Stonehenge from the East

Stonehenge from the East 1866–1869

John William Inchbold (1830–1888)

Society of Antiquaries of London

Stonehenge, Wiltshire

Stonehenge, Wiltshire 1873

John William Inchbold (1830–1888)

Leeds Museums and Galleries

These two views of Stonehenge in oils (one in Leeds Art Gallery, one in the Society for Antiquaries, London) show the monument in different lights, and from slightly different perspectives.

Arrival of the modern era

Stonehenge has a timeless quality to it. However, in this painting, the modern era suddenly collides with ancient prehistory. A biplane is seen over Stonehenge.

Captain Bertram Dickson Flying a Bristol Biplane over Stonehenge, 1910

Captain Bertram Dickson Flying a Bristol Biplane over Stonehenge, 1910 1980s

Kenneth A. McDonough (1921–2002)

Royal Air Force Museum

The painting is from the 1980s but it captures a moment in September 1910 when Bertram Dickson, the first British serviceman to qualify as a pilot, flew over Stonehenge as part of British army manoeuvres on Salisbury plain. Due to a misunderstanding, Dickson landed in the enemy team's camp mistake – he had landed to report his reconnaissance by telephone!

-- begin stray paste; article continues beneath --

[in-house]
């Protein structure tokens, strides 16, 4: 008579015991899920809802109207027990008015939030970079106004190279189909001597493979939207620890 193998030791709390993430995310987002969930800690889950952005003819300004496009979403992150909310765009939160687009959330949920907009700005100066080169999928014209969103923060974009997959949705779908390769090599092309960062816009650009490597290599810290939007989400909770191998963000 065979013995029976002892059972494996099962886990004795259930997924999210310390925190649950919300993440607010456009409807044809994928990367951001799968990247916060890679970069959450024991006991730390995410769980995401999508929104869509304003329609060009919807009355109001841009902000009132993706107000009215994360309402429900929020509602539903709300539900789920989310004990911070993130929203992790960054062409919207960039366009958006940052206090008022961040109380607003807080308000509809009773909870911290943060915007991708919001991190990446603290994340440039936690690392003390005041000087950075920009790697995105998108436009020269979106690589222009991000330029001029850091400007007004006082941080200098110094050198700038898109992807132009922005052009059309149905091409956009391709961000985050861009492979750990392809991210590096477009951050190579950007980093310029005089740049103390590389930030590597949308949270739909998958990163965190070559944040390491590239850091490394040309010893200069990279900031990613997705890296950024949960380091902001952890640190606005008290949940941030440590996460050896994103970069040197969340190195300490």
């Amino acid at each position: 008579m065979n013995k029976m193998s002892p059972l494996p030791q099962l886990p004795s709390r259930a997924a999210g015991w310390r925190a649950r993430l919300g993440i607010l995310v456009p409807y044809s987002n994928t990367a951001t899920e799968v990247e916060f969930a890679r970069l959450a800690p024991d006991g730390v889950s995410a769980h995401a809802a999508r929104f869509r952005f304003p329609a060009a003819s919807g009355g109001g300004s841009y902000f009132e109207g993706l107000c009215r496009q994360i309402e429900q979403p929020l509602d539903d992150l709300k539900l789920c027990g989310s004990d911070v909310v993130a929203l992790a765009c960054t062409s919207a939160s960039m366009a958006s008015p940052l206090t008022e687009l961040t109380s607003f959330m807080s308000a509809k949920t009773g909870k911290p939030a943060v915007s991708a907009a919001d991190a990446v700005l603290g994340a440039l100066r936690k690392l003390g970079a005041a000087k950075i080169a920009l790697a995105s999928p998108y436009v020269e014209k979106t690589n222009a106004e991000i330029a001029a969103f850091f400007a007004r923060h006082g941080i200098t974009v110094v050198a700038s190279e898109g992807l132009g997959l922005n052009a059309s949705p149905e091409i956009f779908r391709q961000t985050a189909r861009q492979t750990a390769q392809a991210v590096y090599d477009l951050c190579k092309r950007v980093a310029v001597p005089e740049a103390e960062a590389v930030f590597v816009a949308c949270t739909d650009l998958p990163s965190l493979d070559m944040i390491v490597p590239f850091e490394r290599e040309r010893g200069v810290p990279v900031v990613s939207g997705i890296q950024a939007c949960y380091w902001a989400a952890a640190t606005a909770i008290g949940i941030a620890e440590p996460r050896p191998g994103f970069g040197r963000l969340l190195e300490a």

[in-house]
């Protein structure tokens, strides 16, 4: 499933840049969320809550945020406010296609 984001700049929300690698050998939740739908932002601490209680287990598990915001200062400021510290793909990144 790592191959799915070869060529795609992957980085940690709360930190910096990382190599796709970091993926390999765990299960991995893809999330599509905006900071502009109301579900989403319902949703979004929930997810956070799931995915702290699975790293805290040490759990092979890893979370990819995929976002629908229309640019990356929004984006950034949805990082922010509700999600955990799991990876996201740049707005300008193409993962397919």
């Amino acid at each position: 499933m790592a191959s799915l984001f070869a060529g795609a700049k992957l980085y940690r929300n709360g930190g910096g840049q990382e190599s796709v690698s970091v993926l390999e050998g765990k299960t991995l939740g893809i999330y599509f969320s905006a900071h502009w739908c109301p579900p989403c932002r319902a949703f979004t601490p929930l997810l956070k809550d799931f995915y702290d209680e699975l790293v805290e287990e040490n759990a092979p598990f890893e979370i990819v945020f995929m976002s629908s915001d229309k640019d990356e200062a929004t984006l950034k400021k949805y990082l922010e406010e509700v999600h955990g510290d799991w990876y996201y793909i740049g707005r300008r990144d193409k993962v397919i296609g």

Michael Scott's 1969 work feels almost abstract until your eye notices that the artist is close up to the stones, inside the circle – a different perspective from most of our works so far.


Stonehenge 1969

Michael Scott (b.1931)

The University of York

Malcolm Dakin is a Derbyshire-born artist who studied first at the Derby College of Art, and then at the Royal College of Art between 1964 and 1967. As well as featuring in a Yoko Ono film, he also worked as a background artist on The Beatles' 1968 animated film Yellow Submarine. In this dark and evocative painting from the late 1970s, there's a sense of anticipation – we're waiting for the rays of sunshine to creep over the black lintel and illuminate the monument.